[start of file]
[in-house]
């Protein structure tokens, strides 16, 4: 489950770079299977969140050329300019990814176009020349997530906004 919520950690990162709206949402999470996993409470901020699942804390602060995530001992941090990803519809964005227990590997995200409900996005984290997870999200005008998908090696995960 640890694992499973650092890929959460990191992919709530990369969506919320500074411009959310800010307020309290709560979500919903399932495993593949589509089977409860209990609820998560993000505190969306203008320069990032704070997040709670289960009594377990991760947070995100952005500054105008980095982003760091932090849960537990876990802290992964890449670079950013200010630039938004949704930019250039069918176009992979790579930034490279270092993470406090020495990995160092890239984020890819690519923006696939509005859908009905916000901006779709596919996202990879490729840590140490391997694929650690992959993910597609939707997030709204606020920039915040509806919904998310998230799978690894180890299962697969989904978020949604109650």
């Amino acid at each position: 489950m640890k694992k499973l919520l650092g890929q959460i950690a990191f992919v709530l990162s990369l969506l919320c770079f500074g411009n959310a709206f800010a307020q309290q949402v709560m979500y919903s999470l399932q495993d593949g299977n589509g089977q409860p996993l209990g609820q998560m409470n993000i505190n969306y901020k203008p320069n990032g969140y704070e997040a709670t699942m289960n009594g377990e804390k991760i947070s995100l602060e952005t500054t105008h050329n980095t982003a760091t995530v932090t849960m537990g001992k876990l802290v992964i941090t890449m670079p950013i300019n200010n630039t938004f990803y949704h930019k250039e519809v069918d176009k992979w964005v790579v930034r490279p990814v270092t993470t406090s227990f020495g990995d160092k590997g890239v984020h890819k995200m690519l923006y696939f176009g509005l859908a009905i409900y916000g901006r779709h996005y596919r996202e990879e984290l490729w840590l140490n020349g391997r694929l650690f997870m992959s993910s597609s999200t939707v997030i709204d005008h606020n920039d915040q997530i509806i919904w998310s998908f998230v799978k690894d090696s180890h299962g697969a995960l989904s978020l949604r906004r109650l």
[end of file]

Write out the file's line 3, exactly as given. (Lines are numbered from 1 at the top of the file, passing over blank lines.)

């Amino acid at each position: 489950m640890k694992k499973l919520l650092g890929q959460i950690a990191f992919v709530l990162s990369l969506l919320c770079f500074g411009n959310a709206f800010a307020q309290q949402v709560m979500y919903s999470l399932q495993d593949g299977n589509g089977q409860p996993l209990g609820q998560m409470n993000i505190n969306y901020k203008p320069n990032g969140y704070e997040a709670t699942m289960n009594g377990e804390k991760i947070s995100l602060e952005t500054t105008h050329n980095t982003a760091t995530v932090t849960m537990g001992k876990l802290v992964i941090t890449m670079p950013i300019n200010n630039t938004f990803y949704h930019k250039e519809v069918d176009k992979w964005v790579v930034r490279p990814v270092t993470t406090s227990f020495g990995d160092k590997g890239v984020h890819k995200m690519l923006y696939f176009g509005l859908a009905i409900y916000g901006r779709h996005y596919r996202e990879e984290l490729w840590l140490n020349g391997r694929l650690f997870m992959s993910s597609s999200t939707v997030i709204d005008h606020n920039d915040q997530i509806i919904w998310s998908f998230v799978k690894d090696s180890h299962g697969a995960l989904s978020l949604r906004r109650l």